Ordinary Mornings

Nov 23, 2018

Homeless men in Chinatown doorways flick cigarettes and cough, while a dozen nurses forge into Beach Street winter...

 

Homeless men in Chinatown

doorways flick cigarettes and cough,

while a dozen nurses forge

into Beach Street winter

for first shift at The Mecca,

just like the fifty year old

morning my parents trudged

this route toward Harrison Avenue

and the doctor who diagnosed

my father’s symptoms. So strange

to sit inside Great Taste Bakery

and sip jasmine tea, gaze at the street

sensing the present past-

steamed dumplings on my plate,

my father at this table long ago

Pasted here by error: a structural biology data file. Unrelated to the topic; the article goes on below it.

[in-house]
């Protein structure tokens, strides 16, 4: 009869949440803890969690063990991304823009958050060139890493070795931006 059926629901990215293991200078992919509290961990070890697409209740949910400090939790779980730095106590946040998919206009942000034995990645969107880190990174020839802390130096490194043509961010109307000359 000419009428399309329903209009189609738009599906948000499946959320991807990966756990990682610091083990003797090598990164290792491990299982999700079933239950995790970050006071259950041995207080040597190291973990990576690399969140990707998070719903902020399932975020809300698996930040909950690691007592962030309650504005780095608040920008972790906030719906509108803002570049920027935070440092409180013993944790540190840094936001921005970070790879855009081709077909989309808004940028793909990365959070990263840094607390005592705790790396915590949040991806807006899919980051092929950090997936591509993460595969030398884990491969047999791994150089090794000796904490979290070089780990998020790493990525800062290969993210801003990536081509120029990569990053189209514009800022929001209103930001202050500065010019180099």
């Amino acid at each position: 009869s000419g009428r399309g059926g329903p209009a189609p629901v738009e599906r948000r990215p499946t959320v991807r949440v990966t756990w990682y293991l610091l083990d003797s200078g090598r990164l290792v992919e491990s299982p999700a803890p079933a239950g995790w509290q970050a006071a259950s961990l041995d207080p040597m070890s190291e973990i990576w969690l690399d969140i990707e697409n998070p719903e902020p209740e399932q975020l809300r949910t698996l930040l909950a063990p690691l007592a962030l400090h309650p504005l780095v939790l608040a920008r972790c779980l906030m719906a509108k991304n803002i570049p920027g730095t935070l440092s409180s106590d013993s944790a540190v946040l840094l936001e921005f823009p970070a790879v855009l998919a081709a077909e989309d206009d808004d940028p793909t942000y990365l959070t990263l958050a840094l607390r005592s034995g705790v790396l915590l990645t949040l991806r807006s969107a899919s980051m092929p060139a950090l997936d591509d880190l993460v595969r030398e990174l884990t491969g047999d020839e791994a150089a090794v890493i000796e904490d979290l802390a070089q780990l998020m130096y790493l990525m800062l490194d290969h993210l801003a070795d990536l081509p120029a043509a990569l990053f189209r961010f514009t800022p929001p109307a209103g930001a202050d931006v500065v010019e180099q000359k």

pouring soy sauce into wonton soup,

letting me stumble on names

of his medications and diagnosis,

his patient repetition of each syllable

until I owned them, a ten-year-old doctor

in training, too young to understand

how words like dexamethasone

and autoimmune hemolytic anemia

become a sentence, that I’d grow up

to become a physician fluent

in five syllable terms, pronouncing

them to patients with pure authority

on the worst mornings of their lives,

mornings grown so ordinary to me.

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